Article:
Former chief executive of Cambridge Analytica accused of lying to parliamentary inquiry

The academic at the centre of a row over the use of Facebook data has accused the former chief executive of Cambridge Analytica of lying to the parliamentary inquiry into fake news.

Appearing before the inquiry today, Dr Aleksander Kogan described testimony by Alexander Nix about work the pair conducted together as a "total fabrication".

Damian Collins, chair of the inquiry and the Digital, Culture, Media and Sport select committee, asked Dr Kogan to verify answers from Mr Nix about data collected by his company, Global Science Research, and given to Cambridge Analytica.

Mr Collins said: "I said to [Mr Nix] 'Does any of your data come from Global Science Research?' And he said 'no'."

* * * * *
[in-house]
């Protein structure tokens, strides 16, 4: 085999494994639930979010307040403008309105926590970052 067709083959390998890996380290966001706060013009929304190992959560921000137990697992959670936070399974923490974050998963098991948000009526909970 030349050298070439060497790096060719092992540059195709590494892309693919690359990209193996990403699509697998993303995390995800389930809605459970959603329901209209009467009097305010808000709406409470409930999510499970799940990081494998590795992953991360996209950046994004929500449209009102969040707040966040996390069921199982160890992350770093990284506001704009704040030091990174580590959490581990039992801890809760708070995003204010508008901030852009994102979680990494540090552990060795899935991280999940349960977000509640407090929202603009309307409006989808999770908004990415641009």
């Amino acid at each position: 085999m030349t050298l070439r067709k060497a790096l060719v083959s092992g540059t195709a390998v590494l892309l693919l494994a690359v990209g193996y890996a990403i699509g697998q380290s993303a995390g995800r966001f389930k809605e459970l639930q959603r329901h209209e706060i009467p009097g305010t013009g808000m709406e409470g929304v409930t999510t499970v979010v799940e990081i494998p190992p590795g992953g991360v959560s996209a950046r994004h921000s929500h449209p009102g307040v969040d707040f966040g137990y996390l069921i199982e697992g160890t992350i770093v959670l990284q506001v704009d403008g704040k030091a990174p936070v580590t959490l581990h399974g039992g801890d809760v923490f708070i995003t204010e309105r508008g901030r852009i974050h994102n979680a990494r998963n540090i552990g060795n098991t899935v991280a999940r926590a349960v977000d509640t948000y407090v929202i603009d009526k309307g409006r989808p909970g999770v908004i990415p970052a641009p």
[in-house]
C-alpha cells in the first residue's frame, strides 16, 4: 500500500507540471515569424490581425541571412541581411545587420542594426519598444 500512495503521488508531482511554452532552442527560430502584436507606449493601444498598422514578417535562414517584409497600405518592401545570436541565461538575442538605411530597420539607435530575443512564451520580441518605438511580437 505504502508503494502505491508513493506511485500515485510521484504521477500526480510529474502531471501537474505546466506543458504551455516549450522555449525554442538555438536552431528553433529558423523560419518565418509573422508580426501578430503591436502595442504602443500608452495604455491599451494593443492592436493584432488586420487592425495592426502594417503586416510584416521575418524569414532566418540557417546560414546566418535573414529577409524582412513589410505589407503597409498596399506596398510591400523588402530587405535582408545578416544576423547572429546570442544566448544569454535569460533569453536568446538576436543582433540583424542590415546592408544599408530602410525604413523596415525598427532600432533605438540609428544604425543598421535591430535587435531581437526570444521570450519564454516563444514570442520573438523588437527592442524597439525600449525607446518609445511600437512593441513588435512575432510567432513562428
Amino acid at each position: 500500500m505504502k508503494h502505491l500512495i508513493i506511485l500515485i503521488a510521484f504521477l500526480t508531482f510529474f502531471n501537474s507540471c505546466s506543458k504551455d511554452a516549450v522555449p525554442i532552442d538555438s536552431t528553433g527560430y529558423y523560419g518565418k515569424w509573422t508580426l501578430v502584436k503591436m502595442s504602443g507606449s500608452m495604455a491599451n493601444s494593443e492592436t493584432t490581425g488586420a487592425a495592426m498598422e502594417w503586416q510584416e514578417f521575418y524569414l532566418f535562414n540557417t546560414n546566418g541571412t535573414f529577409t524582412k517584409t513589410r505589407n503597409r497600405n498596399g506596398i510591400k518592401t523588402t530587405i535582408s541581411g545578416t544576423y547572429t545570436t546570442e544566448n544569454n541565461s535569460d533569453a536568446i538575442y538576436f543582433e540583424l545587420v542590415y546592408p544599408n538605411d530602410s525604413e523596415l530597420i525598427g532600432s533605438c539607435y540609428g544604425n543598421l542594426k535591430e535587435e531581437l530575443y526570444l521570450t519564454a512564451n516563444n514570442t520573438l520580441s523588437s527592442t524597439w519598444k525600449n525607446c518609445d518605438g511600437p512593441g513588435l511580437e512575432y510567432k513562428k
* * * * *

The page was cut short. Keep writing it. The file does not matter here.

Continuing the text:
"That's a fabrication," replied Dr Kogan.

Alexander Nix

Mr Collins continued: "I said 'They have not supplied you with data or information?' And he said, 'no'."

"Total fabrication," Dr Kogan replied.

Dr Kogan insisted that he did not break the terms and conditions of Facebook in they way he gathered data and shared it with Cambridge Analytica's parent company SCL.

"For you to break a policy it has to exist," he said, adding "I'd agree my actions were inconsistent with the language of this document, but that's slightly different."

Dr Kogan has dismissed the idea that the data he gave SCL could have been used to target political adverts on Facebook as "scientifically ridiculous".

He said: "The idea that this data is accurate, I would say, is scientifically ridiculous.

"The idea that you even if you had a lot more data you could make it super-accurate is also pretty silly."

Instead, he insisted that Facebook's advertising platform is already sufficient.

"You just don't need this data to do that. Facebook gives you everything available to do that."

Asked what the value of the work he did for SCL was, Dr Kogan replied: "Based on what we know now, nothing."

PA


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